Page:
By Stephen Pate – After the 4 PM Town Hall meeting with CBC Regional Director Andrew Cochran, few CBC employees knew if they were staying or going.
Across the Atlantic region, 21 English positions are designated as eliminated, with 11 of those in Halifax, reported the Chronicle Herald. No word on the losses in the Radio Canada the French service. Surprisingly Charlottetown PEI staff were told not to worry.
CBC employees at the meeting were warned not to Tweet the news which is ironic since CBC says Canadians need CBC to report the news honestly and openly.
“We will continue our commitment to openness and transparency,” CBC President Hubert Lacroix told the Senate in March 2014. ”That has been one of my priorities at CBC/Radio‑Canada.”
Lacroix did not keep his promise to the Senate to be transparent with the public. Cochran declined to take calls from reporters from the Chronicle Herald, the largest newspaper in Atlantic Canada.
CBC reporters often accuse Prime Minister Harper and his government of arrogance for not meeting the press. When the tables are turned on the Canada’s publicly funded media, the CBC plays the same game of hiding from the media.
The Herald was able to confirm the 11 dismissals in Halifax with the union. ”Gerry Whelan, staff representative for guild employees in the Atlantic region, said the design department in Halifax, which constructed props for television shows, is now basically shut down and is closing officially. Employees in the music variety division have also been affected, Whelan said in an interview.”
The lack of transparency by the CBC is a partial explanation for the erroneous report in the Charlottetown Guardian “The Guardian has learned that 15 positions will be cut in the Maritimes, 13 of those in Halifax but that there will be no changes to any programming in either television or radio, in Charlottetown.”
CBC Charlottetown no news means what?
In Charlottetown PEI, CBC employees were left in the dark about their future with weak assurances that no one would be fired.
CBC Charlottetown one TV news show and a few hours of radio – overstaffed in an oversized building (Photo S. Pate)
“On the surface they are saying there will be no cuts in Charlottetown, but I doubt if anyone believes that,” said a source within the CBC who asked to remain anonymous. There is a climate of fear inside the CBC and leaks are being hunted down.
“You can’t cut 657 jobs without affecting every location,” said our source. “It will probably be a few weeks or months before we see the affects.”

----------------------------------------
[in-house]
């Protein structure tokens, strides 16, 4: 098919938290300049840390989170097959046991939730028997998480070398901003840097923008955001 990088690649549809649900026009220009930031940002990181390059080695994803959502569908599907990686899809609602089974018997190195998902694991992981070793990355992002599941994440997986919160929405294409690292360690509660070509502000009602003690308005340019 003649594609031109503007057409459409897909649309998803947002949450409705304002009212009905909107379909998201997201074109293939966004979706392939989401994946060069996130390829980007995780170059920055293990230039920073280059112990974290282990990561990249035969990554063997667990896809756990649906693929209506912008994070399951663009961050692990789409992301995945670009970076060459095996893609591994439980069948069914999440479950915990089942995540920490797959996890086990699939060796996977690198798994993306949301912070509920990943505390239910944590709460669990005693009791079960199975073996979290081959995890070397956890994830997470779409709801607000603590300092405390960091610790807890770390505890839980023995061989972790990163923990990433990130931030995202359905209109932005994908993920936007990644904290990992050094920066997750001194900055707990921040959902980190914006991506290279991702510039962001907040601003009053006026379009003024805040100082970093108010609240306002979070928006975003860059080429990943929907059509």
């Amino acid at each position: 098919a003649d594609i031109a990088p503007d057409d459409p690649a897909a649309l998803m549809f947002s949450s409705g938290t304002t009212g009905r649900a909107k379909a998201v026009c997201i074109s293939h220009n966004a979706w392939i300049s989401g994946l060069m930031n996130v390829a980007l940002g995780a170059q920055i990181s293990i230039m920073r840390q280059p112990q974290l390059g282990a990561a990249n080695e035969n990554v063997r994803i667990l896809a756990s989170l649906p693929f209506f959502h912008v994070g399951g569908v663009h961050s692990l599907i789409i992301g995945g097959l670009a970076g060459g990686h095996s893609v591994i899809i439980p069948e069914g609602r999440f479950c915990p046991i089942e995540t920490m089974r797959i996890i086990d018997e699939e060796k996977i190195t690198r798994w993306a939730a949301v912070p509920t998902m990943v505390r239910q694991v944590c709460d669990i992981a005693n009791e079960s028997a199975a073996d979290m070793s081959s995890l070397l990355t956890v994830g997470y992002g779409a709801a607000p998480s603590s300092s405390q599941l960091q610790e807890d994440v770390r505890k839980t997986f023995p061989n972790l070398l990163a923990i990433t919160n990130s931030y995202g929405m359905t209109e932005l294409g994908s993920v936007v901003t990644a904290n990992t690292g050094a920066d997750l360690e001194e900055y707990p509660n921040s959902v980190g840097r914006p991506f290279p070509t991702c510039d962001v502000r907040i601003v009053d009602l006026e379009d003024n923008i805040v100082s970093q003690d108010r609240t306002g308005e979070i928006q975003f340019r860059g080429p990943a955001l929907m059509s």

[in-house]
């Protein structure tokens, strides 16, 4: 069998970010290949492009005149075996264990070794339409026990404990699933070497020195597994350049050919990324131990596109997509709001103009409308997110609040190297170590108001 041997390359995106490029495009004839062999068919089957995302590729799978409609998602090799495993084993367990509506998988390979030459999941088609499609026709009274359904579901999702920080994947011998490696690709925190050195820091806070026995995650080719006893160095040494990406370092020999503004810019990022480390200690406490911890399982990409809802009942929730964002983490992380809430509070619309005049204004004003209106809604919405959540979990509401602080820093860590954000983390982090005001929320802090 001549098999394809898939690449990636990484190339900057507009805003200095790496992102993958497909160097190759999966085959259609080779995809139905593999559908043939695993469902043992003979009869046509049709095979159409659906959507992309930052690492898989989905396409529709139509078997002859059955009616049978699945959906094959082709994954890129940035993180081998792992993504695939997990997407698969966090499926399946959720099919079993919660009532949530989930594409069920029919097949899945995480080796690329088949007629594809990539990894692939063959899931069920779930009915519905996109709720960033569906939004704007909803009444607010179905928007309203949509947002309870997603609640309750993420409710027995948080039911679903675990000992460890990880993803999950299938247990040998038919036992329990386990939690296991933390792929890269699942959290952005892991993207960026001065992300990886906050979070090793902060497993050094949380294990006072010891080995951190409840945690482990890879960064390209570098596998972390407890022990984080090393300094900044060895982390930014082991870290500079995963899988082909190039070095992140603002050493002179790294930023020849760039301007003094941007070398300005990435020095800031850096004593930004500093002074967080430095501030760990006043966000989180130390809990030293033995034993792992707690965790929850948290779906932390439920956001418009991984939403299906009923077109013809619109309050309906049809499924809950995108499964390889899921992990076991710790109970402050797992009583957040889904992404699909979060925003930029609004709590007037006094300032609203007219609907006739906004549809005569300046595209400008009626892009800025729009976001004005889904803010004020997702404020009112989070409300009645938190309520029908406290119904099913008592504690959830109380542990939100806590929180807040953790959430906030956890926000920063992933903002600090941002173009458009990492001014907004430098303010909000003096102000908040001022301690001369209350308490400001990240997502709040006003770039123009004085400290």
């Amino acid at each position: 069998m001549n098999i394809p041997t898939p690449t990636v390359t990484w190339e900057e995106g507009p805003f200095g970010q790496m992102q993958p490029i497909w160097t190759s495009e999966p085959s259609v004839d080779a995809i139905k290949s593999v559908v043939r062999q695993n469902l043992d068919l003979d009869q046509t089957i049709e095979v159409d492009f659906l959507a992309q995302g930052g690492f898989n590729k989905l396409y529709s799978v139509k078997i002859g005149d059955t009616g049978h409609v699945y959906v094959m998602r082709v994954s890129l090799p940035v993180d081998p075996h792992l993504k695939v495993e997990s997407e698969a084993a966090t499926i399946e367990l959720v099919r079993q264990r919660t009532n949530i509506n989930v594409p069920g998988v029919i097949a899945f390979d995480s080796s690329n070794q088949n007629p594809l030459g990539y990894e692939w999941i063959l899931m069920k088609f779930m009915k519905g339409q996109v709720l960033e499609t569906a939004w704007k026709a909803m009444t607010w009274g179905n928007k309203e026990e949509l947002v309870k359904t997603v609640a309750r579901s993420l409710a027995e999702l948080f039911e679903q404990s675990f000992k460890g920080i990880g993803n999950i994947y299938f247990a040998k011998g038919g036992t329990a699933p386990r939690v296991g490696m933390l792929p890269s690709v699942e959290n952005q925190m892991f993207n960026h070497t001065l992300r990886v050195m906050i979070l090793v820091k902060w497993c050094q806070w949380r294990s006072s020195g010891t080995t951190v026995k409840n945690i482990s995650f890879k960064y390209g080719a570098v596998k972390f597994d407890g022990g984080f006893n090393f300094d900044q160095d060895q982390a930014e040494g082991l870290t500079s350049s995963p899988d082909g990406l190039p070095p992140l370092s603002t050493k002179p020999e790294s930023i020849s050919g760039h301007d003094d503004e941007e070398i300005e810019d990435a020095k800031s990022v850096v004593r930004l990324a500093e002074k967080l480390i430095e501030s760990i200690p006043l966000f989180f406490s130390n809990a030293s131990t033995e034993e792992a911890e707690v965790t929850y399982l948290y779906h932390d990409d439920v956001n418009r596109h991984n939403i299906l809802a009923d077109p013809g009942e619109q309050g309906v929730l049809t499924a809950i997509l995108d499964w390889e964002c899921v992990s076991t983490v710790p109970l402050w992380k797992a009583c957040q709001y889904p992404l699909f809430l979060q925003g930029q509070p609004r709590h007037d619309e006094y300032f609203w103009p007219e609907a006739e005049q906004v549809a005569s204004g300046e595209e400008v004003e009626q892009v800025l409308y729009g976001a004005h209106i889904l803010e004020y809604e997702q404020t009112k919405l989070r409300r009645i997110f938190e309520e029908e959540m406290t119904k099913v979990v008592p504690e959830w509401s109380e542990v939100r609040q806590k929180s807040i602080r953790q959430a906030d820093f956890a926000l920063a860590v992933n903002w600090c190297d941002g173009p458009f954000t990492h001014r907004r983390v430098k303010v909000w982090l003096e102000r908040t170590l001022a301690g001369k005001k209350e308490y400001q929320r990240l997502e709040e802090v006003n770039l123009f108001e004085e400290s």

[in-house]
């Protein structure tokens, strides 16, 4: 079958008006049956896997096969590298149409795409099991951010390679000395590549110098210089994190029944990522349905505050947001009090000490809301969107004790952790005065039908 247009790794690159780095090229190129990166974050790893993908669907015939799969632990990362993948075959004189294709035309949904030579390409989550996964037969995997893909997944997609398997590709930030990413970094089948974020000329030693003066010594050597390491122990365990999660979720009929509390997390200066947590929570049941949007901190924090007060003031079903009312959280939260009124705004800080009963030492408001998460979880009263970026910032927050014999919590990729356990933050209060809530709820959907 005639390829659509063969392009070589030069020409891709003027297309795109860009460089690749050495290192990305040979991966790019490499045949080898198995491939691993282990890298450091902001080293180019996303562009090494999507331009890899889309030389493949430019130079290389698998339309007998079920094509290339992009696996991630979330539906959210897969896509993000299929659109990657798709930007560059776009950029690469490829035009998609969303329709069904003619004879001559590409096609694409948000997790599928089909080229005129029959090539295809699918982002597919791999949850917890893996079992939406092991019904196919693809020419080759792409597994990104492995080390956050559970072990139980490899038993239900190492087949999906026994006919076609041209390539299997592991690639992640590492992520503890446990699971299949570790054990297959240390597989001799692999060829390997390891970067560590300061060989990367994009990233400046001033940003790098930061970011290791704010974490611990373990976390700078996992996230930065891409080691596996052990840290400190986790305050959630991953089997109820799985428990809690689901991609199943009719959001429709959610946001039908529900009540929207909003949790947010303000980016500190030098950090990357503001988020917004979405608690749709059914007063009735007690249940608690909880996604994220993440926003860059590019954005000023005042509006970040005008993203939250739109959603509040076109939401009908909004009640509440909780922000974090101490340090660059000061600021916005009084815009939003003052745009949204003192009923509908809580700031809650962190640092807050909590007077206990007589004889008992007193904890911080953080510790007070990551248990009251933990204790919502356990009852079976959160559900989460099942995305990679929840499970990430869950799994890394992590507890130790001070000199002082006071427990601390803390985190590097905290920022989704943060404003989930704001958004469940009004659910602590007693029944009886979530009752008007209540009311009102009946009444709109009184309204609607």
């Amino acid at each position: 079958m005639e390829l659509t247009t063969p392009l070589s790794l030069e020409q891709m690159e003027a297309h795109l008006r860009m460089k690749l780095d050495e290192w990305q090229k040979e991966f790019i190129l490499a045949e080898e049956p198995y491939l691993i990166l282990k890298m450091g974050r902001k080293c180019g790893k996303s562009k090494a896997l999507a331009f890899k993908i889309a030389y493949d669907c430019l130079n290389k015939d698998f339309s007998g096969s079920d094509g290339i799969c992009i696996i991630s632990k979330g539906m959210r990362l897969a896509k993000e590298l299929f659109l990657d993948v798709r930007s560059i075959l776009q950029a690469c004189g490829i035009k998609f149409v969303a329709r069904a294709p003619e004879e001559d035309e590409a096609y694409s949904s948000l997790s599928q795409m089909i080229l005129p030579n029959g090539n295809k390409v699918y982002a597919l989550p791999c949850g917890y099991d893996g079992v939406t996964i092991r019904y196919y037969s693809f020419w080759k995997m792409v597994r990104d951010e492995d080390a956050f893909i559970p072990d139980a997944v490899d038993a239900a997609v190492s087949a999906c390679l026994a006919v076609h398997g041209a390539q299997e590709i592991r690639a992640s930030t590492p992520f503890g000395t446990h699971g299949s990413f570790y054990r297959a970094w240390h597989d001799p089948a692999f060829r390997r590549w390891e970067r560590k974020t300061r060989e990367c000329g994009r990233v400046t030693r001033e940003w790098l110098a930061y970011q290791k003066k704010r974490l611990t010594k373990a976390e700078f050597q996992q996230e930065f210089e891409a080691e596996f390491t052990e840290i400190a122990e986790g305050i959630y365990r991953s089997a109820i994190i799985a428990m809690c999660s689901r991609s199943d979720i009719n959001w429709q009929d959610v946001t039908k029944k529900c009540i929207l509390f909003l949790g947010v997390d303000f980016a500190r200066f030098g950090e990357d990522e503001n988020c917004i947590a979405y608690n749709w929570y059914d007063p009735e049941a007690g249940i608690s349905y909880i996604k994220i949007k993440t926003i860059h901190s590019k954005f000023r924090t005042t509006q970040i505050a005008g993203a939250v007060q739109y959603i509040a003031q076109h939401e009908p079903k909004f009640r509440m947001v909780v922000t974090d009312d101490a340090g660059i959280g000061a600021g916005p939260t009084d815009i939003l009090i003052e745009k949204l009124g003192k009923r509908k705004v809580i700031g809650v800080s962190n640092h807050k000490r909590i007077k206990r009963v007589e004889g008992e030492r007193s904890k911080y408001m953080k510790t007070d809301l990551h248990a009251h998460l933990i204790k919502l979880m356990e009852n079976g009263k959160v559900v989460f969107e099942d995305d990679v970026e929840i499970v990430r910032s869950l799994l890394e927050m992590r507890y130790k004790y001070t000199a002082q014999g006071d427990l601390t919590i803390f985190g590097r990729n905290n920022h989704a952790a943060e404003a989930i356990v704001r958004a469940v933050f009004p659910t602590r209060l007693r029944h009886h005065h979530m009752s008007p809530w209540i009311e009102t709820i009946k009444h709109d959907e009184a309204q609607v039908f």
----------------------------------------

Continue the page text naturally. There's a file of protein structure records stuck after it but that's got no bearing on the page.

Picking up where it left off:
Since CBC Charlottetown is accused of Human Rights discrimination in a court case that involves most of the Charlottetown management and news reporters, it is likely they are protected from dismissal until the case is resolved. Management would not want disgruntled former employees testifying in open court or a human rights tribunal about CBC management policies and what happened.
Fired with or without severance
CBC President Hubert Lacroix said that the CBC will not be handing out golden parachutes for any of the dismissed employees. “Lacroix has said there will be no packages offered to those employees shown the door as there is no money for that.”
However, Cochran in the Town Hall Meeting at 4 PM on Black Thursday assured his staff that there is plenty of money budgeted for severance.
“There is a lot of money, over 30 million for severance,” said the source “which may mean that senior employees will be offered early retirement packages. It’s a question about what happens to contracts being renewed and the sales people.”
From the Chronicle Herald
Eleven CBC posts in Halifax have been cut and there will likely be more in the weeks to come, according to the Canadian Media Guild, which represents the national broadcaster’s employees in this area.
News of the cuts emerged mid-Thursday afternoon, not long after CBC president Hubert Lacroix outlined blistering staff and programming reductions across the country in order to weather a $130-million budget slash for this year.
“Eleven will be taken out of the Halifax operation,” Whelan said, referring to the English services portion of CBC’s operations.
The union representative was still waiting to hear if and when cuts would land at the feet of Radio-Canada, the French-language section of the broadcaster.
No stations are to be closed, he said, noting he wasn’t aware Thursday of any reductions in Sydney. News operations appear to not be affected at this time.
There could likely be cuts coming in the next while, possibly as early as next week, to CBC’s local sales and communications divisions, Whelan said.
By Stephen Pate, NJN Network